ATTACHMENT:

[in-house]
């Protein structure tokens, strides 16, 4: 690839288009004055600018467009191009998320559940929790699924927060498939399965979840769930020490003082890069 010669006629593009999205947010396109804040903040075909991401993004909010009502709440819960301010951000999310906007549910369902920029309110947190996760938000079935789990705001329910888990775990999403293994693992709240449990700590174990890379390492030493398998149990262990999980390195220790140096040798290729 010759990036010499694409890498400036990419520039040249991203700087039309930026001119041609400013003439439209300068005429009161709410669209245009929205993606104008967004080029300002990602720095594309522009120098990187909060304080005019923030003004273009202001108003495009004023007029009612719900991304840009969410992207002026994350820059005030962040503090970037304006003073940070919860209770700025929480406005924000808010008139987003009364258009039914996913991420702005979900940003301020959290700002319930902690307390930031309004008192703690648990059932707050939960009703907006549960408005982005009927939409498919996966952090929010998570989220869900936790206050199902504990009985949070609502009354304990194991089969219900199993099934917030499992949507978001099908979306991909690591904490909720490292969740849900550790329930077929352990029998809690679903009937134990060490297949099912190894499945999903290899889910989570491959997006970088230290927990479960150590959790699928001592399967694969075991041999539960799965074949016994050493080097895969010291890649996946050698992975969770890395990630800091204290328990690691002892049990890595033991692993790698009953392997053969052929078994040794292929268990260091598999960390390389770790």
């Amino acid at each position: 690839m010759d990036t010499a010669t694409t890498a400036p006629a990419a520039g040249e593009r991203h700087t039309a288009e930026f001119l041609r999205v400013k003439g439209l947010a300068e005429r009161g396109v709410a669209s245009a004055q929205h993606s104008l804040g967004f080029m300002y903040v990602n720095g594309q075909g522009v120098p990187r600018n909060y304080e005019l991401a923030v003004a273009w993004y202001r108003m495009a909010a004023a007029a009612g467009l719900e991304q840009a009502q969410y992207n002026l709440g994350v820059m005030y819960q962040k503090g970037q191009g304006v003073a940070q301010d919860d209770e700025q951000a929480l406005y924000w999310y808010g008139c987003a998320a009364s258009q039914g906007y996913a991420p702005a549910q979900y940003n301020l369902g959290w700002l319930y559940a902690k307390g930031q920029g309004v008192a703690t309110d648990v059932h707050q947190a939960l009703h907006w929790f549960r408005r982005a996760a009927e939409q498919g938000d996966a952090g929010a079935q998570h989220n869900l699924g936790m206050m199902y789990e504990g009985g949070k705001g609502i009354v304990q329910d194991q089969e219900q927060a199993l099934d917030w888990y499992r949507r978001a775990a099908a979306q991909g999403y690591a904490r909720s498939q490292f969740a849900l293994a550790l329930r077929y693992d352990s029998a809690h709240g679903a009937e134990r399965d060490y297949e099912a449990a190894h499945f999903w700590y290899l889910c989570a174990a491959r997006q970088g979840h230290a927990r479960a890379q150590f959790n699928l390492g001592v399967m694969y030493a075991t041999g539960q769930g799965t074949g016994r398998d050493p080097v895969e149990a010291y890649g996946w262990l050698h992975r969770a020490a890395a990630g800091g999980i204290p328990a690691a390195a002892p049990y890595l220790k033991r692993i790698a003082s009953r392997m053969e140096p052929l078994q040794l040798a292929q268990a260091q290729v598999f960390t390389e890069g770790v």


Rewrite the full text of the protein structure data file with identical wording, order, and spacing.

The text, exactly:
[in-house]
């Protein structure tokens, strides 16, 4: 690839288009004055600018467009191009998320559940929790699924927060498939399965979840769930020490003082890069 010669006629593009999205947010396109804040903040075909991401993004909010009502709440819960301010951000999310906007549910369902920029309110947190996760938000079935789990705001329910888990775990999403293994693992709240449990700590174990890379390492030493398998149990262990999980390195220790140096040798290729 010759990036010499694409890498400036990419520039040249991203700087039309930026001119041609400013003439439209300068005429009161709410669209245009929205993606104008967004080029300002990602720095594309522009120098990187909060304080005019923030003004273009202001108003495009004023007029009612719900991304840009969410992207002026994350820059005030962040503090970037304006003073940070919860209770700025929480406005924000808010008139987003009364258009039914996913991420702005979900940003301020959290700002319930902690307390930031309004008192703690648990059932707050939960009703907006549960408005982005009927939409498919996966952090929010998570989220869900936790206050199902504990009985949070609502009354304990194991089969219900199993099934917030499992949507978001099908979306991909690591904490909720490292969740849900550790329930077929352990029998809690679903009937134990060490297949099912190894499945999903290899889910989570491959997006970088230290927990479960150590959790699928001592399967694969075991041999539960799965074949016994050493080097895969010291890649996946050698992975969770890395990630800091204290328990690691002892049990890595033991692993790698009953392997053969052929078994040794292929268990260091598999960390390389770790």
């Amino acid at each position: 690839m010759d990036t010499a010669t694409t890498a400036p006629a990419a520039g040249e593009r991203h700087t039309a288009e930026f001119l041609r999205v400013k003439g439209l947010a300068e005429r009161g396109v709410a669209s245009a004055q929205h993606s104008l804040g967004f080029m300002y903040v990602n720095g594309q075909g522009v120098p990187r600018n909060y304080e005019l991401a923030v003004a273009w993004y202001r108003m495009a909010a004023a007029a009612g467009l719900e991304q840009a009502q969410y992207n002026l709440g994350v820059m005030y819960q962040k503090g970037q191009g304006v003073a940070q301010d919860d209770e700025q951000a929480l406005y924000w999310y808010g008139c987003a998320a009364s258009q039914g906007y996913a991420p702005a549910q979900y940003n301020l369902g959290w700002l319930y559940a902690k307390g930031q920029g309004v008192a703690t309110d648990v059932h707050q947190a939960l009703h907006w929790f549960r408005r982005a996760a009927e939409q498919g938000d996966a952090g929010a079935q998570h989220n869900l699924g936790m206050m199902y789990e504990g009985g949070k705001g609502i009354v304990q329910d194991q089969e219900q927060a199993l099934d917030w888990y499992r949507r978001a775990a099908a979306q991909g999403y690591a904490r909720s498939q490292f969740a849900l293994a550790l329930r077929y693992d352990s029998a809690h709240g679903a009937e134990r399965d060490y297949e099912a449990a190894h499945f999903w700590y290899l889910c989570a174990a491959r997006q970088g979840h230290a927990r479960a890379q150590f959790n699928l390492g001592v399967m694969y030493a075991t041999g539960q769930g799965t074949g016994r398998d050493p080097v895969e149990a010291y890649g996946w262990l050698h992975r969770a020490a890395a990630g800091g999980i204290p328990a690691a390195a002892p049990y890595l220790k033991r692993i790698a003082s009953r392997m053969e140096p052929l078994q040794l040798a292929q268990a260091q290729v598999f960390t390389e890069g770790v």